The Department of Health has urged anyone who touched the bat flying around Bankers Life Fieldhouse arena in Indianapolis, Indiana, where the the Pacers beat the Clippers 116-92, to consult a healthcare provider about receiving a rabies vaccination.
— Laura Steele (@RealLauraSteele) February 8, 2019
"Since the bat is no longer in Bankers Life Fieldhouse, the rabies status of this bat is unknown," the Department of Health wrote in a Sunday press release.
"Although no reports of anyone having direct contact with the bat have been received, ISDH [The Indiana State Department of Health] is issuing this update as a precautionary measure," the statement adds.
According to the US Centers for Disease Control and Prevention (CDC), rabies is a viral disease in mammals that is usually transmitted through the bite of an infected animal.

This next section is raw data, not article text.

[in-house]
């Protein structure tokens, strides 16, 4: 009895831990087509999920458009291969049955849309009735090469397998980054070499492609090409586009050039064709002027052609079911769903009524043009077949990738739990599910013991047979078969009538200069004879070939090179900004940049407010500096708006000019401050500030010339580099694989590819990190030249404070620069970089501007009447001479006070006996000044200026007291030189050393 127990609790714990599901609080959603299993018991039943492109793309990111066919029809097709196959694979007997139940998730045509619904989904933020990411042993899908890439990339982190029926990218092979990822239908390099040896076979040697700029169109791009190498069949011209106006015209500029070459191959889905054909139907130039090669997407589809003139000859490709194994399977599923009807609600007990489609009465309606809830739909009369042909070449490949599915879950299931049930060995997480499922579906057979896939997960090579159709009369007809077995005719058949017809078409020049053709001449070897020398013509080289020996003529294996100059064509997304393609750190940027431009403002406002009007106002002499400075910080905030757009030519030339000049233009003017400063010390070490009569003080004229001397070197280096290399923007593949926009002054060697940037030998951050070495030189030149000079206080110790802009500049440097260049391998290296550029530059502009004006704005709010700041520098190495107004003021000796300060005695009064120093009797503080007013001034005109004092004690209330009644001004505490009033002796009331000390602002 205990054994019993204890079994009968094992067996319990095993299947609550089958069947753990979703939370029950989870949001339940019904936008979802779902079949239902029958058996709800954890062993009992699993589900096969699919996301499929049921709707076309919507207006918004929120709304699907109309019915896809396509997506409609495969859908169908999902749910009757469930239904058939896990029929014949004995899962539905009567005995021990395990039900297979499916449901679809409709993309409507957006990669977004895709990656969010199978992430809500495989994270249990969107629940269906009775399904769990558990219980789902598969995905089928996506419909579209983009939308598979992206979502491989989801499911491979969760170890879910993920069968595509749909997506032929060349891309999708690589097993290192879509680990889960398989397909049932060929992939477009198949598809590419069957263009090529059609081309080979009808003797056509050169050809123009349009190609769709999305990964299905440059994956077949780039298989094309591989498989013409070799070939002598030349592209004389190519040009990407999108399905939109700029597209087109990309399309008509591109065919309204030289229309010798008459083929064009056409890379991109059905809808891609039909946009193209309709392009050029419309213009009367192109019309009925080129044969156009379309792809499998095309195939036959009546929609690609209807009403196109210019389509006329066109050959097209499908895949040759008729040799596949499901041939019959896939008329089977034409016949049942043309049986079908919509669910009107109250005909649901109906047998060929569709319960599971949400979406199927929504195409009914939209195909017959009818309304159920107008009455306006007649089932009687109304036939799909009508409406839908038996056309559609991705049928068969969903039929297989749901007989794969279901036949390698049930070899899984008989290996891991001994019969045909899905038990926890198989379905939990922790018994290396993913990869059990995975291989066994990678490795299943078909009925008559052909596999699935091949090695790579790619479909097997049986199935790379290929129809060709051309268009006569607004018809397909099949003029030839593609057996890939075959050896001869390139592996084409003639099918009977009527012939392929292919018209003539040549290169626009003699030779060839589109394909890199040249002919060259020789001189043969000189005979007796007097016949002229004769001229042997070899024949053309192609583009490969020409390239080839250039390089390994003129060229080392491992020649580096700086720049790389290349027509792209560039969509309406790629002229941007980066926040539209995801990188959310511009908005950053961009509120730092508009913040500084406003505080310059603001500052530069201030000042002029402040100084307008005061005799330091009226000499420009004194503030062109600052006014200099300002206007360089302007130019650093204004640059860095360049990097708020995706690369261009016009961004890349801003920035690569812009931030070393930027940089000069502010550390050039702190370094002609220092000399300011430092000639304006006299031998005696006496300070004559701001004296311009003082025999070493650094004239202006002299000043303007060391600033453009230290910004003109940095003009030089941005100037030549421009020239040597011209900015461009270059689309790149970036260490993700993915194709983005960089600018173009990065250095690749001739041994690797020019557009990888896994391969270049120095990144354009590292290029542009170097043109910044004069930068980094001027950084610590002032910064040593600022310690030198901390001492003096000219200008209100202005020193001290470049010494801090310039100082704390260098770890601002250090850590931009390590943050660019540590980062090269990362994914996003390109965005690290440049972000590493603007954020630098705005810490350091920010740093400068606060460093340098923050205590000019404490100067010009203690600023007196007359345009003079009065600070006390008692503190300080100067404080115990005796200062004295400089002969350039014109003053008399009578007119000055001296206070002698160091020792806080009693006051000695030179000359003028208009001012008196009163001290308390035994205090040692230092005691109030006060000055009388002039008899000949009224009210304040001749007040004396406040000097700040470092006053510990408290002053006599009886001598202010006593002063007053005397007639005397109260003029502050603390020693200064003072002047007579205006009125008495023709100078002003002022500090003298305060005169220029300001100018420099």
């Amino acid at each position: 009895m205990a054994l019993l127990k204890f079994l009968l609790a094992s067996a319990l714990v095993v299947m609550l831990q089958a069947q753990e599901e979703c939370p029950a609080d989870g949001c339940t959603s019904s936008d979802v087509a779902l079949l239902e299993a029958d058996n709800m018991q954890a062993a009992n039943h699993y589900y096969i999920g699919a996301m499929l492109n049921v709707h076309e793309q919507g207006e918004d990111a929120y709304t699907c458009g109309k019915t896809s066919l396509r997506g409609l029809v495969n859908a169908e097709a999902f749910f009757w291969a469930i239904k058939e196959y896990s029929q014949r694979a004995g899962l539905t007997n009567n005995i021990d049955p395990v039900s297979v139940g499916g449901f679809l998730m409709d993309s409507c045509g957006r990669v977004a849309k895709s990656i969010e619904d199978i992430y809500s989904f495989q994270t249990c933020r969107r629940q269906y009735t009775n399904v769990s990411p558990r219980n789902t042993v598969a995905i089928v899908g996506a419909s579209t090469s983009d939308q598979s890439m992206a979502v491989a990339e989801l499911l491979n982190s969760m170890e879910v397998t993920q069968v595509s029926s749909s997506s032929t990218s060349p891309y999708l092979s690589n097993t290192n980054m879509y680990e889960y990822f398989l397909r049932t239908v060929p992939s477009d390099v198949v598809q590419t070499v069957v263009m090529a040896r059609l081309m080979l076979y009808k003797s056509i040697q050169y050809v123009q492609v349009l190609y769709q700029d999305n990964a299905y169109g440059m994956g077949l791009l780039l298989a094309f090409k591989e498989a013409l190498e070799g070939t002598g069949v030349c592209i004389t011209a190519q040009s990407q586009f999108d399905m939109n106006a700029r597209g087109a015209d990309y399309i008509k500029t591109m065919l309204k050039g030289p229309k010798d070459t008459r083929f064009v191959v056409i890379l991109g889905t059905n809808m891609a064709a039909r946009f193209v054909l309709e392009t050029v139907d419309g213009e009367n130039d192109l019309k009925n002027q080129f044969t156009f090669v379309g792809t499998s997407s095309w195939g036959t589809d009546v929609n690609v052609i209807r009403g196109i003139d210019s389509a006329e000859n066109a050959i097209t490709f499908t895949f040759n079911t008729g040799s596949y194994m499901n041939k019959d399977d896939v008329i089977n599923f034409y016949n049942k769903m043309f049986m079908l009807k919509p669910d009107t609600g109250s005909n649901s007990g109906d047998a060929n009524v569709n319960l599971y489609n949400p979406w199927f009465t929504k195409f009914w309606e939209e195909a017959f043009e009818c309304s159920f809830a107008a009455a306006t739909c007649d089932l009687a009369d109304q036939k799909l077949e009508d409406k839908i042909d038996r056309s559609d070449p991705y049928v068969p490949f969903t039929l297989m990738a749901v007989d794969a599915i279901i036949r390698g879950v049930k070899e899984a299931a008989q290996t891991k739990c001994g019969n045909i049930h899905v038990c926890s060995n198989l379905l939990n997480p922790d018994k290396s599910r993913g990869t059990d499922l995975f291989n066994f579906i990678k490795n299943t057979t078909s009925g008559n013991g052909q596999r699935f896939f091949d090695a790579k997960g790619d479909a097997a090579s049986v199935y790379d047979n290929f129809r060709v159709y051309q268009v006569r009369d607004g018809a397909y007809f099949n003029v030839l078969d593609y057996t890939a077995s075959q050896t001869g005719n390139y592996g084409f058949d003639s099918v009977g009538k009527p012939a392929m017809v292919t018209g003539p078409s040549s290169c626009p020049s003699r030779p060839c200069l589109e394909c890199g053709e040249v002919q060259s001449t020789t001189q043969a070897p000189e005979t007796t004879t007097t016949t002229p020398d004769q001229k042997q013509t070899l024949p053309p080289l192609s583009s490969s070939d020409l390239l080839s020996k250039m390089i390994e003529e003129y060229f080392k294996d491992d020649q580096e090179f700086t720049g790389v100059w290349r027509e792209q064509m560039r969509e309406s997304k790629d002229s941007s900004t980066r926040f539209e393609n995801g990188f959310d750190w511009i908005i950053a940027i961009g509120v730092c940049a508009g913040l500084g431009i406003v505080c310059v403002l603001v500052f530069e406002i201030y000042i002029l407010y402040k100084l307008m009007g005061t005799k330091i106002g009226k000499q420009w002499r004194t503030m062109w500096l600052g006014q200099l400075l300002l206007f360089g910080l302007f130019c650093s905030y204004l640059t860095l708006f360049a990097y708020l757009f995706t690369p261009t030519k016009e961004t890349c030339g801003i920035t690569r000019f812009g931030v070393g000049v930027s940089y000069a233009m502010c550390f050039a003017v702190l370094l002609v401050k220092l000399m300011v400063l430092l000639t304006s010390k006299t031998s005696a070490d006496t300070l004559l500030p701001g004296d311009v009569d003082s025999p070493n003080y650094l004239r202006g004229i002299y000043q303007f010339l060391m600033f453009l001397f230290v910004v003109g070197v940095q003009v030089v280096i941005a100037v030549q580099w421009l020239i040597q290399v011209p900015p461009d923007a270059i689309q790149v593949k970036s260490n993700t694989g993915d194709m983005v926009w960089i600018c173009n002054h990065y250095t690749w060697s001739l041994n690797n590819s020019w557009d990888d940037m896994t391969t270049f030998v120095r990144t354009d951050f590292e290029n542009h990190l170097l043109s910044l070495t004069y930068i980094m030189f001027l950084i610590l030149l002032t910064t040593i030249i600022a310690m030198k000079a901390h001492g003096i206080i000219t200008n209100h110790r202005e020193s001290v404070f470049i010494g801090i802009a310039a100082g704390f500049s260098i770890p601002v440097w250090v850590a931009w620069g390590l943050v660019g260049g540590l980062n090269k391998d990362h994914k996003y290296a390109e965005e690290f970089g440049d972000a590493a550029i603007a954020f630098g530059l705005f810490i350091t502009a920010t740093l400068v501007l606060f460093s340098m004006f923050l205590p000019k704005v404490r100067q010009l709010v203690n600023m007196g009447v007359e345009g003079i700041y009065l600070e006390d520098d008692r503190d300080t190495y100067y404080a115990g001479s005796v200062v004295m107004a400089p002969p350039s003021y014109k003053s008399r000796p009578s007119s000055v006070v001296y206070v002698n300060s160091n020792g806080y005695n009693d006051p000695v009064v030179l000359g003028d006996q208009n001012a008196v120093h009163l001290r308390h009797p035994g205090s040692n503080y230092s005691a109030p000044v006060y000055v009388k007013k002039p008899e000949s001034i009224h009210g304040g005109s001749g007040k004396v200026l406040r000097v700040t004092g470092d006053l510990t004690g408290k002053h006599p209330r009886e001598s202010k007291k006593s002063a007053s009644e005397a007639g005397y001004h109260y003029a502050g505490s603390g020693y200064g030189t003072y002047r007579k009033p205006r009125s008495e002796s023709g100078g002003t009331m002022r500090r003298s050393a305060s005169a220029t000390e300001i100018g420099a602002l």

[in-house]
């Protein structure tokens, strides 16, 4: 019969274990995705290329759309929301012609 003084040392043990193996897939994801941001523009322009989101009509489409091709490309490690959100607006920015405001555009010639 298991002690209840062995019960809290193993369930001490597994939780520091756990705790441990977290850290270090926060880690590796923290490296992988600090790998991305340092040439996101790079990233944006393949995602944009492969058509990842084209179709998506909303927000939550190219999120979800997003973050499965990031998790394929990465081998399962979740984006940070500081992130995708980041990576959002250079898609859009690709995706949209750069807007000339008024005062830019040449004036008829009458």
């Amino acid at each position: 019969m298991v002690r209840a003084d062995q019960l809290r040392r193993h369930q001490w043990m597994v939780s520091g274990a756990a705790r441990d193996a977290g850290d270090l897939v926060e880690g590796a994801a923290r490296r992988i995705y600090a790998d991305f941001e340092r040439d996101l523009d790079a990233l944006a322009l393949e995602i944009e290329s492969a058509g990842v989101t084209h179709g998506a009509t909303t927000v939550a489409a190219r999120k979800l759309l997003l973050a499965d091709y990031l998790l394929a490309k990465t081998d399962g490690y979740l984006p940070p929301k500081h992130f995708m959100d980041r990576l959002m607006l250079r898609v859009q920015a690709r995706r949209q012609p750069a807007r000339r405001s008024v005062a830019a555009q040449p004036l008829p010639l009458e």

— Matt Kryger (@MattKryger) February 8, 2019
The rabies virus affects the central nervous system and can eventually cause death.
The early symptoms of the disease in humans include fever, headache and general weakness. More severe symptoms that express themselves as the disease progresses include insomnia, anxiety, confusion, slight or partial paralysis, excitation, hallucinations, agitation, hypersalivation (increase in saliva), difficulty swallowing and hydrophobia (fear of water).
If someone becomes infected with rabies, a rabies vaccine should be administered intramuscularly in the arm.
"The first dose of the four-dose course should be administered as soon as possible after exposure. Additional doses should be administered on days 3, 7 and 14 after the first vaccination," the CDC outlines.